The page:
Asked  7 Months ago    Answers:  5   Viewed   35 times

I am getting these kind of errors:

2014/05/24 11:49:06 [error] 8376#0: *54031 upstream sent too big header while reading response header from upstream, client:, server:, request: "GET /the-brainwash-chronicles-sponsored-by-gujarat-government/,%20https:/,%20https:/,%20https:/,%20https:/,%20https:/,%20https:/,%20https:/,%20https:/,%20https:/,%20https:/,%20https:/,%20https:/,%20https:/,%20https:/,%20https:/,%20,%20https:/,%20https:/,%20https:/,%20https:/,%20https:/,%20https:/,%20ht

Always it is the same. A url repeated over and over with comma separating. Can't figure out what is causing this. Anyone have an idea?

Update: Another error:

http request count is zero while sending response to client

Here is the config. There are other irrelevant things, but this part was added/edited

fastcgi_cache_path /var/nginx-cache levels=1:2 keys_zone=WORDPRESS:100m inactive=60m;
fastcgi_cache_key "$scheme$request_method$host$request_uri";
fastcgi_cache_use_stale error timeout invalid_header http_500;
fastcgi_ignore_headers Cache-Control Expires Set-Cookie;
proxy_buffer_size   128k;
proxy_buffers   4 256k;
proxy_busy_buffers_size   256k;
    # Upstream to abstract backend connection(s) for PHP.
    upstream php {
            #this should match value of "listen" directive in php-fpm pool
            server unix:/var/run/php5-fpm.sock;

And then in the server block: set $skip_cache 0;

    # POST requests and urls with a query string should always go to PHP
    if ($request_method = POST) {
            set $skip_cache 1;
    if ($query_string != "") {
            set $skip_cache 1;

    # Don't cache uris containing the following segments
    if ($request_uri ~* "/wp-admin/|/xmlrpc.php|wp-.*.php|/feed/|index.php|sitemap(_index)?.xml") {
            set $skip_cache 1;

    # Don't use the cache for logged in users or recent commenters
    if ($http_cookie ~* "comment_author|wordpress_[a-f0-9]+|wp-postpass|wordpress_no_cache|wordpress_logged_in") {
            set $skip_cache 1;

    location / {
            # This is cool because no php is touched for static content.
            # include the "?$args" part so non-default permalinks doesn't break when using query string
            try_files $uri $uri/ /index.php?$args;

    location ~ .php$ {
            try_files $uri /index.php;
            include fastcgi_params;
            fastcgi_pass php;
            fastcgi_read_timeout 3000;

            fastcgi_cache_bypass $skip_cache;
            fastcgi_no_cache $skip_cache;

            fastcgi_cache WORDPRESS;
            fastcgi_cache_valid  60m;

    location ~ /purge(/.*) {
        fastcgi_cache_purge WORDPRESS "$scheme$request_method$host$1";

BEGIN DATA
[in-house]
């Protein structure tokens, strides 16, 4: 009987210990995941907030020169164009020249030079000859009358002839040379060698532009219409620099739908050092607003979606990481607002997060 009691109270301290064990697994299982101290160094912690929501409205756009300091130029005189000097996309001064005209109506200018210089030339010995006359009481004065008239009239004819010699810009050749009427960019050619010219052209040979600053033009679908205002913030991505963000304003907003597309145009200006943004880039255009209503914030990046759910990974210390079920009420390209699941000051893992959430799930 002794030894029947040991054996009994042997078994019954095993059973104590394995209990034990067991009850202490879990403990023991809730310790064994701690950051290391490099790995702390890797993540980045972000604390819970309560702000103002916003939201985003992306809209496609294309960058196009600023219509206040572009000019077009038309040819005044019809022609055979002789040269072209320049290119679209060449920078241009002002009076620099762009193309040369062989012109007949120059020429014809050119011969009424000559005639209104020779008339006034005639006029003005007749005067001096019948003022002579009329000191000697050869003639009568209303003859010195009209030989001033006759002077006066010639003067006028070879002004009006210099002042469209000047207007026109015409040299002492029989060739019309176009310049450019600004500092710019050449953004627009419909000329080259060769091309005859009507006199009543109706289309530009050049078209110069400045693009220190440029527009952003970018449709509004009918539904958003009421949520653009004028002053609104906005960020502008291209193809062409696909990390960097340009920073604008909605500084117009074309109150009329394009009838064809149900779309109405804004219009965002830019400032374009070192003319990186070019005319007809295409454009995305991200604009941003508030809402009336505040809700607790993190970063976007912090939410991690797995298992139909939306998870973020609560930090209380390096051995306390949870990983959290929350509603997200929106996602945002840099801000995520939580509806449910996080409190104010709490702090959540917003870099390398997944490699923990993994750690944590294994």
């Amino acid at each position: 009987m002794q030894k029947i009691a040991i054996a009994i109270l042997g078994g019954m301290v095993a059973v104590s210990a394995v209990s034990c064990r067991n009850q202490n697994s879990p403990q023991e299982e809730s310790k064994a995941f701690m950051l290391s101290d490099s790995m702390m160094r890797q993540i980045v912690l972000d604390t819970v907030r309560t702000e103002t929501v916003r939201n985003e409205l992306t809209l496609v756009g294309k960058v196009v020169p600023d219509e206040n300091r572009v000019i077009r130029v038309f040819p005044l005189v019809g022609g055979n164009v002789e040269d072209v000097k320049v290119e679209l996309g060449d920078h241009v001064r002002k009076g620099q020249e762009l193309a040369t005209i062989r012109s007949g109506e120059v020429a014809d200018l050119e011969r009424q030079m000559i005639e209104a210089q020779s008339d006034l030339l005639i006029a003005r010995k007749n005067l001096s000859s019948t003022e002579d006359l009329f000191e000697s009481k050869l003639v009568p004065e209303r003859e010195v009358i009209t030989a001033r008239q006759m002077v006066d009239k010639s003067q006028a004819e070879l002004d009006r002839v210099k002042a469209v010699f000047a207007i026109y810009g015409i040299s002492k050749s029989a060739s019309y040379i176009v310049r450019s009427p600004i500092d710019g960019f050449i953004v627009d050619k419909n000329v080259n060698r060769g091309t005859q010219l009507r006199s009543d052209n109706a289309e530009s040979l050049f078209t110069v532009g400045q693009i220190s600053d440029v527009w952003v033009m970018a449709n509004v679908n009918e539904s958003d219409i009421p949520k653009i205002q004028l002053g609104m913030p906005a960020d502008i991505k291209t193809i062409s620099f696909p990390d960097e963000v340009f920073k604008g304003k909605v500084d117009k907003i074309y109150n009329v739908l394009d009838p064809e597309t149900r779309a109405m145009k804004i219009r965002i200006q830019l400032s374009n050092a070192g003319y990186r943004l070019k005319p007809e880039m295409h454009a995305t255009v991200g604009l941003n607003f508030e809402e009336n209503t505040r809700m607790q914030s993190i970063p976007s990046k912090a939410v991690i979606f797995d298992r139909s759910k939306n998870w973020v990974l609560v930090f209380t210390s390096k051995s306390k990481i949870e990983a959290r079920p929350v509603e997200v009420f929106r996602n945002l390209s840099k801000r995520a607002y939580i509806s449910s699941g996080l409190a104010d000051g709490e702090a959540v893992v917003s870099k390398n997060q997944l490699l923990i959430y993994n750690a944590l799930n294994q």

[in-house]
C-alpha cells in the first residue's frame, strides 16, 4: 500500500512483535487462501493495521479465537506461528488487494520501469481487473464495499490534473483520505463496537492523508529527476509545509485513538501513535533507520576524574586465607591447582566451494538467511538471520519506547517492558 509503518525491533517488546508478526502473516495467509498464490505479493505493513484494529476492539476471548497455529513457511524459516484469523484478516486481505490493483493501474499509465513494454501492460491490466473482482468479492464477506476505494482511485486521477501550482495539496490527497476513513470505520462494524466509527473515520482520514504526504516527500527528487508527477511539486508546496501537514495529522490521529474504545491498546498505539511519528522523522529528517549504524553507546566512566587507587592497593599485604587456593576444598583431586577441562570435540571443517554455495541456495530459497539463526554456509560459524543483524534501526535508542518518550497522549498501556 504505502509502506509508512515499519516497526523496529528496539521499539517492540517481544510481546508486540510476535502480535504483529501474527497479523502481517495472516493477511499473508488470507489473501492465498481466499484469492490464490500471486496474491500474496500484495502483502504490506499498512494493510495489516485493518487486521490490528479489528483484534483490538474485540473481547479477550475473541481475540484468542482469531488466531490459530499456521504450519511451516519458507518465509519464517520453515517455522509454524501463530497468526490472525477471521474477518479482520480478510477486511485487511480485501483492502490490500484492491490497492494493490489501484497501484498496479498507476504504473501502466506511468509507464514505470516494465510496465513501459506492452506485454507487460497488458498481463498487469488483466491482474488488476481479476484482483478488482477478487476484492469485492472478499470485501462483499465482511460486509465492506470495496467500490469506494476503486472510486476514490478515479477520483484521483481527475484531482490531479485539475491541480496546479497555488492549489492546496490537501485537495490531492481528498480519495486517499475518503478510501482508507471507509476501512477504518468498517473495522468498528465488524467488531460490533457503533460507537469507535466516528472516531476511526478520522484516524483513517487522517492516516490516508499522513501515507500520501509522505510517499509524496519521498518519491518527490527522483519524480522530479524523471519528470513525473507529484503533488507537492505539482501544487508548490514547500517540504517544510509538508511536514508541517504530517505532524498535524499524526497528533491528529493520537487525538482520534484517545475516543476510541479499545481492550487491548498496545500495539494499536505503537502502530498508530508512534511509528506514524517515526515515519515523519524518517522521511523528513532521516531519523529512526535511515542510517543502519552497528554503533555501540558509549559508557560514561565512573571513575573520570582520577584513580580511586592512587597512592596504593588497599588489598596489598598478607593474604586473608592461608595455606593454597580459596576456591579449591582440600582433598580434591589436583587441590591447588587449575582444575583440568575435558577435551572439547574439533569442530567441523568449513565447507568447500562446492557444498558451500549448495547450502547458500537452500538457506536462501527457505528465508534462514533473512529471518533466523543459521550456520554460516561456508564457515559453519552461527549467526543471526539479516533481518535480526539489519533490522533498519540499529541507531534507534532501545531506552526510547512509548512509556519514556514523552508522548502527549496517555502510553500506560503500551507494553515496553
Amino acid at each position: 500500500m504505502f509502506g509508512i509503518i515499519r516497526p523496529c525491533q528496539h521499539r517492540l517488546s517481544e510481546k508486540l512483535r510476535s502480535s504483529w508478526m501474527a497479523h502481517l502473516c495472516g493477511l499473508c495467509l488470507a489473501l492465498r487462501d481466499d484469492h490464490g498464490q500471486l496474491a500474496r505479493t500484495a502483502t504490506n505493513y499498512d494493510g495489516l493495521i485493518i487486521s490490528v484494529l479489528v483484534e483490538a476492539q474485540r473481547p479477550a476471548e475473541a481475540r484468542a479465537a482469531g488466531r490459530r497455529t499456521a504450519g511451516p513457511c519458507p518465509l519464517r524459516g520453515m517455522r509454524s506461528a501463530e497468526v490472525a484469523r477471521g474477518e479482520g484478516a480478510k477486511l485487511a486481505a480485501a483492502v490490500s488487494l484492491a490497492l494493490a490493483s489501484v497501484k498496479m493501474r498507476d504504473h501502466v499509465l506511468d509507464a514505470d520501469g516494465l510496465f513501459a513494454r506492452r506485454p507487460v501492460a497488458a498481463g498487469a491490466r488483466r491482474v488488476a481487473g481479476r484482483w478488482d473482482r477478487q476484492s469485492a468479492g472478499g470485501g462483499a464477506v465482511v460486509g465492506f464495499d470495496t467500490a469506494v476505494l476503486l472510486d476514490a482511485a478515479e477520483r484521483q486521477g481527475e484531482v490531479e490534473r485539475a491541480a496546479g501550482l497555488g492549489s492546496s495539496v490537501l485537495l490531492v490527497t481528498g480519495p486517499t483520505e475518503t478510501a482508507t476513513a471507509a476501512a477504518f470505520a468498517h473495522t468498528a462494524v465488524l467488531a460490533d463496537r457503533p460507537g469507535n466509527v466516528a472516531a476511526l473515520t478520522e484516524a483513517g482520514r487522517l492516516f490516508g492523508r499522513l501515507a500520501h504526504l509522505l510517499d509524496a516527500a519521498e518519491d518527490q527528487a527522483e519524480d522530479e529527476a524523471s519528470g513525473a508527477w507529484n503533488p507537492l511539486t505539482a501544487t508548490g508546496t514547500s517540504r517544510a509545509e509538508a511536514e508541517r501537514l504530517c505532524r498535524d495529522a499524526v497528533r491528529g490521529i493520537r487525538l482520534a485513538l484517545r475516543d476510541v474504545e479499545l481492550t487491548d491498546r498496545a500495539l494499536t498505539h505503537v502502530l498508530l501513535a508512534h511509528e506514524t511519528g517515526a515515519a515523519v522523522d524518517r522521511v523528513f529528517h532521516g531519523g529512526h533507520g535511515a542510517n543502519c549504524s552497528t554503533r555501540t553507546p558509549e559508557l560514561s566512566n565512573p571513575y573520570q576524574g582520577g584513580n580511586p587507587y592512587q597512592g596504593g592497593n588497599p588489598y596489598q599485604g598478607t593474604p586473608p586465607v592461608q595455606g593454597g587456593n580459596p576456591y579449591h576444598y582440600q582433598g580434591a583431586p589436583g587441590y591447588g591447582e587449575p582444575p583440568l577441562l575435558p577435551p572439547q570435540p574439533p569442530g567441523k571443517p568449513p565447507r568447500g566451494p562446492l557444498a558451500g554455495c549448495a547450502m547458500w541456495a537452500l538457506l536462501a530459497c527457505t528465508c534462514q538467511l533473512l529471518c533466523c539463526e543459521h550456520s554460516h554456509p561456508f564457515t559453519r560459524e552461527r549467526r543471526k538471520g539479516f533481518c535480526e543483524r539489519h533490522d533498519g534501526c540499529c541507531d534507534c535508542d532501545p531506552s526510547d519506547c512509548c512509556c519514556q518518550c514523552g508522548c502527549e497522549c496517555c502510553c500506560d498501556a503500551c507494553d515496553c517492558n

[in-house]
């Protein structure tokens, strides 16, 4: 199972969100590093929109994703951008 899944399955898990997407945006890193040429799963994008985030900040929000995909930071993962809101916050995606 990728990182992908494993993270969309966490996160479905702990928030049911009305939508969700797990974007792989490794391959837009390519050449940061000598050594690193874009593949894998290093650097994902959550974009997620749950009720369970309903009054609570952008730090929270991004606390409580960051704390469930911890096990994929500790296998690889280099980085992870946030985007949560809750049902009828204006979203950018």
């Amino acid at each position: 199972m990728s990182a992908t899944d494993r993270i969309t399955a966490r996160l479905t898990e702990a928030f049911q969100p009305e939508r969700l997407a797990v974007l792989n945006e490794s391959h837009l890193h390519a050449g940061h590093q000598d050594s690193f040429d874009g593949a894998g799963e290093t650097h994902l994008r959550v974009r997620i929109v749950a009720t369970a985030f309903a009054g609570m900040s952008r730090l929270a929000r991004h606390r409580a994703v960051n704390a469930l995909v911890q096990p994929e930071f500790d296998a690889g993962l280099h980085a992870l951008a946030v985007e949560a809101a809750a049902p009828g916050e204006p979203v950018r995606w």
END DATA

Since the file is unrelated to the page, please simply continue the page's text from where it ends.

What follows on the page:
Add the following to your conf file

fastcgi_buffers 16 16k; 
fastcgi_buffer_size 32k;
Wednesday, March 31, 2021
answered 7 Months ago

You can invoke a named location as the default action of your try_files statement.

For example:

location / {
    try_files $uri $uri/ @proxy;
location @proxy {
    proxy_pass http://backend;

See this document for details.

Tuesday, June 15, 2021
answered 4 Months ago

I think that error from Nginx is indicating that the connection was closed by your nodejs server (i.e., "upstream"). How is nodejs configured?

Wednesday, July 28, 2021
answered 3 Months ago

I found the issue.

My [runserver] socket (app.sock) should be pointed under upstream django and my [wsserver] socket (django.sock) should be pointed under location /ws/ like so:

upstream django {
    server unix:/opt/django/app.sock;

server {
    listen 80 default_server;
    charset utf-8;
    client_max_body_size 20M;
    sendfile on;
    keepalive_timeout 0;
    large_client_header_buffers 8 32k;

location /media  {
    alias /opt/django/app/media/media;  

location /static {
    alias /opt/django/app/static;

location / {
    include /opt/django/uwsgi_params; 

location /ws/ {
        proxy_http_version 1.1;
        proxy_set_header Upgrade $http_upgrade;
        proxy_set_header Connection "upgrade";
        proxy_pass http://unix:/opt/django/django.sock;
        proxy_buffers 8 32k;
        proxy_buffer_size 64k;
Monday, August 9, 2021
Ali Tor
answered 3 Months ago

A reverse proxy setup (e.g. nginx forwarding HTTP requests to Starman) has the following advantages:

  • things are a bit easier to debug, since you can easily hit directly the backend server;

  • if you need to scale your backend server, you can easily use something like pound/haproxy between the frontend (static-serving) HTTP and your backends (Zope is often deployed like that);

  • it can be a nice sidekick if you are also using some kind of outward-facing, caching, reverse proxy (like Varnish or Squid) since it allows to bypass it very easily.

However, it has the following downsides:

  • the backend server has to figure out the real originating IP, since all it will see is the frontend server address (generally localhost); there is almost an easy way to find out the client IP address in the HTTP headers, but that's something extra to figure out;

  • the backend server does not generally know the orignal "Host:" HTTP header, and therefore, cannot automatically generated an absolute URL to a local resource; Zope addresses this with special URLs to embed the original protocol, host and port in the request to the backend, but it's something you don't have to do with FastCGI/Plack/...;

  • the frontend cannot automatically spawn backend processes, like it could do with FastCGI for instance.

Pick your favourites pros/cons and make your choice, I guess ;-)

Sunday, September 5, 2021
answered 2 Months ago
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